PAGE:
Any financial system that is based on debt is doomed to fail. Today, we are living in the greatest debt bubble that the world has ever seen, and if all of a sudden people could not use credit to buy things our economy would immediately ground to a halt. Unfortunately, no debt bubble can last forever. When this current debt bubble finally bursts, faith in the financial system is going to disappear, credit is going to freeze up and there is going to be a massive wave of bank failures.
Right now, Greece is a warning sign for the world. Nobody wants to lend money to Greece, the Greek banking system is dying, one out of every four businesses has already shut down, unemployment is soaring and the Greek economy has now been in recession for five years in a row. Sadly, the economic implosion in Greece is rapidly accelerating. The Greek economy shrunk at a 7 percent annual rate during the 4th quarter of 2011. That wasn’t supposed to happen. Things were supposed to be getting better in Greece by now. But instead the Greek depression is getting even worse, and very soon the rest of the world is going to be going through what Greece is currently experiencing.
Unfortunately, most in the mainstream media are treating what is happening in Greece as an “isolated incident” rather than as a very serious warning sign for the world.
The following is how one reporter from the New York Times recently described what life is like in Greece now….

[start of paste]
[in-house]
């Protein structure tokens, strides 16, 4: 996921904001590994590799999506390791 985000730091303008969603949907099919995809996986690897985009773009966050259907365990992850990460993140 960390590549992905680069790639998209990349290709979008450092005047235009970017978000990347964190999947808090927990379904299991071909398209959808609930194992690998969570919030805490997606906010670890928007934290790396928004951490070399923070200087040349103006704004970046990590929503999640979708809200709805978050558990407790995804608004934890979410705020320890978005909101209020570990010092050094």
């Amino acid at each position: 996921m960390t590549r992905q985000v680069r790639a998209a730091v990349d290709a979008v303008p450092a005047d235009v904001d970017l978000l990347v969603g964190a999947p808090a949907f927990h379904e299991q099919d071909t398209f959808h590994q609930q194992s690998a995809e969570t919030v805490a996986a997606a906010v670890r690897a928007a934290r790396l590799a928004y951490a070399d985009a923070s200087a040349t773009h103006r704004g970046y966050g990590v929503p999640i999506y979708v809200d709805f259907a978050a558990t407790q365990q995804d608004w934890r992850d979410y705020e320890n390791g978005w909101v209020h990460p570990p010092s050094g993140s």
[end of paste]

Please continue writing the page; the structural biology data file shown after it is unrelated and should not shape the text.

By many indicators, Greece is devolving into something unprecedented in modern Western experience. A quarter of all Greek companies have gone out of business since 2009, and half of all small businesses in the country say they are unable to meet payroll. The suicide rate increased by 40 percent in the first half of 2011. A barter economy has sprung up, as people try to work around a broken financial system. Nearly half the population under 25 is unemployed. Last September, organizers of a government-sponsored seminar on emigrating to Australia, an event that drew 42 people a year earlier, were overwhelmed when 12,000 people signed up. Greek bankers told me that people had taken about one-third of their money out of their accounts; many, it seems, were keeping what savings they had under their beds or buried in their backyards. One banker, part of whose job these days is persuading people to keep their money in the bank, said to me, “Who would trust a Greek bank?”
Can you imagine?
Greece is experiencing a full-blown economic collapse and nobody can see a light at the end of the tunnel at this point.